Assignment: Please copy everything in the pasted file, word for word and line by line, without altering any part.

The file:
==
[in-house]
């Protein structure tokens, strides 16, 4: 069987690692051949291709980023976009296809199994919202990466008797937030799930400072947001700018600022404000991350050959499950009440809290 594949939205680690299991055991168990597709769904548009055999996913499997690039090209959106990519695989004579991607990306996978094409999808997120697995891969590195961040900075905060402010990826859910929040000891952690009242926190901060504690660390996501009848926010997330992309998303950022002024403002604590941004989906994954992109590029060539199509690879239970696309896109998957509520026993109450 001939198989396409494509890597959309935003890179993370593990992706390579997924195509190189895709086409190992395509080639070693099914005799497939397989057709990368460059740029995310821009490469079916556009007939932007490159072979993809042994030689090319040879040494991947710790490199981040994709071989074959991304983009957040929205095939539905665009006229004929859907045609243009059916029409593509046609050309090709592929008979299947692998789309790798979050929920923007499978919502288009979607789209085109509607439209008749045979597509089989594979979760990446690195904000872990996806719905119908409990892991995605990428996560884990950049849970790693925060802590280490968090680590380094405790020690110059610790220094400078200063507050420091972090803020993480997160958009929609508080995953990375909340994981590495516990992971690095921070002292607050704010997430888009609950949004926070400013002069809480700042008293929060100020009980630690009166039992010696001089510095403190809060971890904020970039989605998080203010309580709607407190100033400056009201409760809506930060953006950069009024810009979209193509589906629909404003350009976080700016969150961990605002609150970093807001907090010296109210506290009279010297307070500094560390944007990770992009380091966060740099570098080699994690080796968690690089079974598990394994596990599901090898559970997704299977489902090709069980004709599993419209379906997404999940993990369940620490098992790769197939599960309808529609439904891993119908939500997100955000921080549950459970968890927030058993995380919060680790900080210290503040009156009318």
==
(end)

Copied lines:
[in-house]
């Protein structure tokens, strides 16, 4: 069987690692051949291709980023976009296809199994919202990466008797937030799930400072947001700018600022404000991350050959499950009440809290 594949939205680690299991055991168990597709769904548009055999996913499997690039090209959106990519695989004579991607990306996978094409999808997120697995891969590195961040900075905060402010990826859910929040000891952690009242926190901060504690660390996501009848926010997330992309998303950022002024403002604590941004989906994954992109590029060539199509690879239970696309896109998957509520026993109450 001939198989396409494509890597959309935003890179993370593990992706390579997924195509190189895709086409190992395509080639070693099914005799497939397989057709990368460059740029995310821009490469079916556009007939932007490159072979993809042994030689090319040879040494991947710790490199981040994709071989074959991304983009957040929205095939539905665009006229004929859907045609243009059916029409593509046609050309090709592929008979299947692998789309790798979050929920923007499978919502288009979607789209085109509607439209008749045979597509089989594979979760990446690195904000872990996806719905119908409990892991995605990428996560884990950049849970790693925060802590280490968090680590380094405790020690110059610790220094400078200063507050420091972090803020993480997160958009929609508080995953990375909340994981590495516990992971690095921070002292607050704010997430888009609950949004926070400013002069809480700042008293929060100020009980630690009166039992010696001089510095403190809060971890904020970039989605998080203010309580709607407190100033400056009201409760809506930060953006950069009024810009979209193509589906629909404003350009976080700016969150961990605002609150970093807001907090010296109210506290009279010297307070500094560390944007990770992009380091966060740099570098080699994690080796968690690089079974598990394994596990599901090898559970997704299977489902090709069980004709599993419209379906997404999940993990369940620490098992790769197939599960309808529609439904891993119908939500997100955000921080549950459970968890927030058993995380919060680790900080210290503040009156009318």